If he will not admit to the hassle, his life has been a testimonial to the power of the hustle. Hunter seized on matters Spanish and worked for the governing bodies, for television stations, and for newspapers throughout the world. "All I am is a chronicler," he says, but he points out that his move to Spain came when the Galacticos were strutting their stuff and when such as Sevilla, Valencia and Villarreal had solid, viable stories.

And then there was Barca. Hunter was on the doorstep as the door opened on a marvellous story. The rise of Barcelona as a recognisable premier brand was accompanied by Hunter's ascent as their most faithful storyteller.

His first impressions were favourable. "What one has to realise is the amount of access that was available," he says, still with a hint of awe. "It was simply a case of walking up to training and watching it. The players would troop past and would talk. I have watched some extraordinary training incidents. This completely shapes your ideas and your work as a writer. You see everything. There is no guesswork, nothing second hand. The doors have begun to be closed."

Hunter, though, has slipped through. His books sparkle with chats with Xavi, moments after the Barcelona midfielder has won a European Cup medal, encounters with Pique that include a search for a piece of the net after a World Cup triumph, and an exchange with Del Bosque involving the Aberdonian rattling through the Real Madrid team defeated in Gothenburg.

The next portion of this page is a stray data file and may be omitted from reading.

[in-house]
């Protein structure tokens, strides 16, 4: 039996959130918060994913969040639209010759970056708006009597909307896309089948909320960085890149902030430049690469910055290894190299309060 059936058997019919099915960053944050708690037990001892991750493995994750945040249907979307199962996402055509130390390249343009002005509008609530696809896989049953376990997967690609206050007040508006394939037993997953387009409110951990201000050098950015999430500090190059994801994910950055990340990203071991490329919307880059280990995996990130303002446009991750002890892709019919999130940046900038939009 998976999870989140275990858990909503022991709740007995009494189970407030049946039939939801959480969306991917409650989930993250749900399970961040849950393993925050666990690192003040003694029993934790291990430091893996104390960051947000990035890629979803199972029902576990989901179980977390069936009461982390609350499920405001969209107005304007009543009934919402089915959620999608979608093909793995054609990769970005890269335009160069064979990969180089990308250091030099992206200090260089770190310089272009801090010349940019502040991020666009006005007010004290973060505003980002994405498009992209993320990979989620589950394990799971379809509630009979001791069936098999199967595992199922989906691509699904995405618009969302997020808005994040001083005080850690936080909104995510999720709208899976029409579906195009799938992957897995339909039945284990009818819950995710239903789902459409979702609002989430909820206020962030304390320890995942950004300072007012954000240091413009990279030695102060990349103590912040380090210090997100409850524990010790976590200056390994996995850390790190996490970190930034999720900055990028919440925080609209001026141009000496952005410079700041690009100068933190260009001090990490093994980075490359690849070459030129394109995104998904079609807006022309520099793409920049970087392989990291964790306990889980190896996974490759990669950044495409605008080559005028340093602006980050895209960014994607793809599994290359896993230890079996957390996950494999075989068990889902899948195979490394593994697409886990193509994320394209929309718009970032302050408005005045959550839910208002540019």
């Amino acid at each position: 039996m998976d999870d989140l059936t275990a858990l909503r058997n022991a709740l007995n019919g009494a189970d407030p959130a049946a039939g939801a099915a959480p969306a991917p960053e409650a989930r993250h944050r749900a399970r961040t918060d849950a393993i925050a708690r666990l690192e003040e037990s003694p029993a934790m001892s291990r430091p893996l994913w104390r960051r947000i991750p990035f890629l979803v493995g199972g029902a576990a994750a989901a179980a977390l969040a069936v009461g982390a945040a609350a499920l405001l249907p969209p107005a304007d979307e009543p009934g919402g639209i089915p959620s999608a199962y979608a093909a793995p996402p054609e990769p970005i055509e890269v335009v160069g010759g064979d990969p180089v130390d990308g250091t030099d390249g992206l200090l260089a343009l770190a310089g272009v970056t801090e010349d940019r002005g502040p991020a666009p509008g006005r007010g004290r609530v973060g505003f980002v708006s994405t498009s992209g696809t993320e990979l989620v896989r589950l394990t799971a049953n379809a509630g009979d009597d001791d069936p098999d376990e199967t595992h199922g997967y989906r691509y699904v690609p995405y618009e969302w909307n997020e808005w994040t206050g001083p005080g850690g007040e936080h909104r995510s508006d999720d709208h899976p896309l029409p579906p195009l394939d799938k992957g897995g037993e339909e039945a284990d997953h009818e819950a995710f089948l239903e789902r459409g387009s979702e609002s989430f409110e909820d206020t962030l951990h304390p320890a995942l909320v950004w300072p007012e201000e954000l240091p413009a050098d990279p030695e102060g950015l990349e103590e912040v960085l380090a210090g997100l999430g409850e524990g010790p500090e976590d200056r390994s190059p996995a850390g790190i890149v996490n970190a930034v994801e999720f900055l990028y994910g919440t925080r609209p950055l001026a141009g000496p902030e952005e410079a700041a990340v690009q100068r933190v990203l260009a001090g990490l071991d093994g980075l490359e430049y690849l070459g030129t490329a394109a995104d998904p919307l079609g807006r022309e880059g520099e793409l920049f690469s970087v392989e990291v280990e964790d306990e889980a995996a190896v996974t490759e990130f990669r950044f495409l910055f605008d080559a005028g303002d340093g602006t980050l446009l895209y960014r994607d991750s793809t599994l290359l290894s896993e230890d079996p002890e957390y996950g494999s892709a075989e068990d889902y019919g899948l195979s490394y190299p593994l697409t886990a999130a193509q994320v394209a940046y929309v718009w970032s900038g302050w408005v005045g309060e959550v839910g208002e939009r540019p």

Hunter's high point was, appropriately, an hour-long chat with Johan Cruyff in the Dutchman's palatial lair in the zona alta of Barcelona. This brings the conversation dramatically into the present. Sandro Rosell, the president of Barca, has become embroiled in a corruption claims over the signing of Neymar, the Brazilian forward, but Hunter's disaffection runs deeper than financial scandal.

"Rosell has been part of a soiled process that seeks to expunge Cruyff and his influence from the history of the club. He has also been the leader when Barca have been too slow in re-stocking and reinvigorating the team."

He will not rule out a Barcelona triumph in the Champions League, though he concedes Bayern Munich will be difficult to depose. He is more bullish about Spain and the World Cup. "Brazil must be the favourites," he says. "But Spain are still powerful and come into the competition with three successful tournaments behind them and a mindset reinforced by consistent success."

Hunter admits that he has been entranced by both the national team and Barca but his sense of wonder goes beyond professional football. "There are still values in Spain that I recognise from my young days in Scotland," he says. "There is a decency about the people and a sense of morality. Spain is a relatively new democracy, relatively fresh. Putting it bluntly, it has not been Thatcherised."

His life in Barcelona is shared by the sporting behemoth and by Louise and daughters Cara, 17, and Annie Luz-Maria, a nine-year-old Scots/Catalan. The away trips continue to major tournaments, Champions League matches and the campaign to promote his books. But Barcelona and wider Spain remains a comfortable home fixture.

"We only have one life," he says of the transfer that took him from Britain to a land of opportunity.

"It certainly could have gone wrong. It is barely possible it could have gone better," he says with the subtle relish of a Hunter satisfied.